Kentucky Fan Gets Life-Saving Stem Cell Donation From Univ. of Wisconsin Student

Scott Logdon was suffering from leukemia when he was given stem cell treatment.

Logdon, 44, learned the identity of his donor last April, more than a year after the stem cell treatment and just days after the University of Kentucky squeaked past the University of Wisconsin at the NCAA semi-finals with a score of 74 to 73.

Logdon’s doctors hoped one of his two siblings might be a match, but neither was able to donate. Longon’s family and community rallied in the small town of Saldasia, Kentucky, and registered over 120 people who would be willing to donate stem cells or bone marrow.

But no one who registered was a good match for Logdon.

“[The doctors] went to the national bone marrow registry to try and find the match,” the father of four said. “I had to go back to the hospital every 30 days [for] maintenance chemo; it was a very long wait.”

The monthly chemotherapy meant Logdon’s immune system was extremely fragile because of both the cancer and the chemotherapy treatments.

“Waiting on the transplant it was four months, but it seemed like an eternity,” Logdon said. Logdon got the call in January that a match had been found on the national registry and that it was a “10 out of 10” perfect match.

Logdon underwent the successful transplant and then spent nearly a year recovering as his immune system built itself back up after the cancer treatment.

“It’s like you’re building an entire new immune system,” Logdon said. “My immune system had to recalibrate. It was a long process, [but] we always wanted to meet the donor.”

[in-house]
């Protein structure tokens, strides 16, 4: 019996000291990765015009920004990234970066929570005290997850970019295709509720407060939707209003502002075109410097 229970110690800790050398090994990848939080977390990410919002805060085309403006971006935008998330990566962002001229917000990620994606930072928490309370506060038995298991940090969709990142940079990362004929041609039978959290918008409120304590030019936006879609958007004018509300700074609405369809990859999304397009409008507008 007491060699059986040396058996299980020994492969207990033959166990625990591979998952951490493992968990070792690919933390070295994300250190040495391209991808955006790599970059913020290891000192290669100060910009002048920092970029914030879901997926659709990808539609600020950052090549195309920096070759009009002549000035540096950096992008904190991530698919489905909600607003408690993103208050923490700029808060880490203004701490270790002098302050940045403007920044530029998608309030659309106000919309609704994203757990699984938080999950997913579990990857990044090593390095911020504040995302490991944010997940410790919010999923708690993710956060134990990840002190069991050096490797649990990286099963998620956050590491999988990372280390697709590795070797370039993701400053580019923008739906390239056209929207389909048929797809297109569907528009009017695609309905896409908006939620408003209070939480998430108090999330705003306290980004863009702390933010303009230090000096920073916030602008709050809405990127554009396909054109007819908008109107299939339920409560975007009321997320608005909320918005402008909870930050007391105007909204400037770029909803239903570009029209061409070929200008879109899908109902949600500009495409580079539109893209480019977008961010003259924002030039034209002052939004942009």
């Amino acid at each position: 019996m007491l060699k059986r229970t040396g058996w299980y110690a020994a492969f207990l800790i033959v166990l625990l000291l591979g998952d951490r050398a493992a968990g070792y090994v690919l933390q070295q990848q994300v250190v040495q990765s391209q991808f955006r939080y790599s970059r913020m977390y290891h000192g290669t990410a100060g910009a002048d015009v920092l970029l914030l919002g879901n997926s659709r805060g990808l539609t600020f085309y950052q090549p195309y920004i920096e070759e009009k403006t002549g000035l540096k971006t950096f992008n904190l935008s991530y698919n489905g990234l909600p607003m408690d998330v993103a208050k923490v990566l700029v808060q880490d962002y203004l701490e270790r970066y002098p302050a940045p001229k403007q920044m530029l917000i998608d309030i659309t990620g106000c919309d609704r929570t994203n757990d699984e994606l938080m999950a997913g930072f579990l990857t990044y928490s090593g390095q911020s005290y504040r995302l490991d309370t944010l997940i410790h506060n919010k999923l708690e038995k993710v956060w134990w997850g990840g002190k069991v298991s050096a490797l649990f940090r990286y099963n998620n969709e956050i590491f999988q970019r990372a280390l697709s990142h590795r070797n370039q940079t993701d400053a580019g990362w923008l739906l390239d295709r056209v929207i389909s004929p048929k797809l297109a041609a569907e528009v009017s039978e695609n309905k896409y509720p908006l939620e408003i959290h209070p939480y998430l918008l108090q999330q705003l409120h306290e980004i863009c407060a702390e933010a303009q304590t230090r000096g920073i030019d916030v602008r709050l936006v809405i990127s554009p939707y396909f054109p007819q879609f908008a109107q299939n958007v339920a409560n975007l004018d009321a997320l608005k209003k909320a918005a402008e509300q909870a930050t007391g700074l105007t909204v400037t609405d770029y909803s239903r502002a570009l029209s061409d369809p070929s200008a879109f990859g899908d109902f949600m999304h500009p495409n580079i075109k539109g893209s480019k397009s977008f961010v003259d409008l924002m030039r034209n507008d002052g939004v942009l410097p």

After waiting the required time, Logdon and his family sent letters to his stem cell donor through the national registry service. Weeks after sending the letters and days after Kentucky beat Wisconsin in the NCAA, Logdon got an email from Wirz, a junior at the University of Wisconsin.

Logdon said Wirz told him he signed up for bone marrow on a whim after his cousin put together an event to raise awareness. If picked from the registry, donors are asked to give either blood stem cells or bone marrow.

“[His cousin] explained it to him it’s a 1 in 100,000 chance you’ll ever get picked,” Logdon recalled.

Wirz has not responded to ABC News’ request for comment.

After connecting with Wirz over the phone, Logdon’s family hosted the college student and his mother for a few days this summer. Logdon said he and his entire family met Wirz in person to thank him for taking part in the donation.

This Saturday as Kentucky and Wisconsin play a rematch of last year’s Final Four game, Logdon says he’s staying loyal to his home team but he might be in contact with Wirz.

“I’m sure we’ll be texting during the game or talking on the phone,” Logdon said. “We’ll be talking some smack during the game, I’m sure.”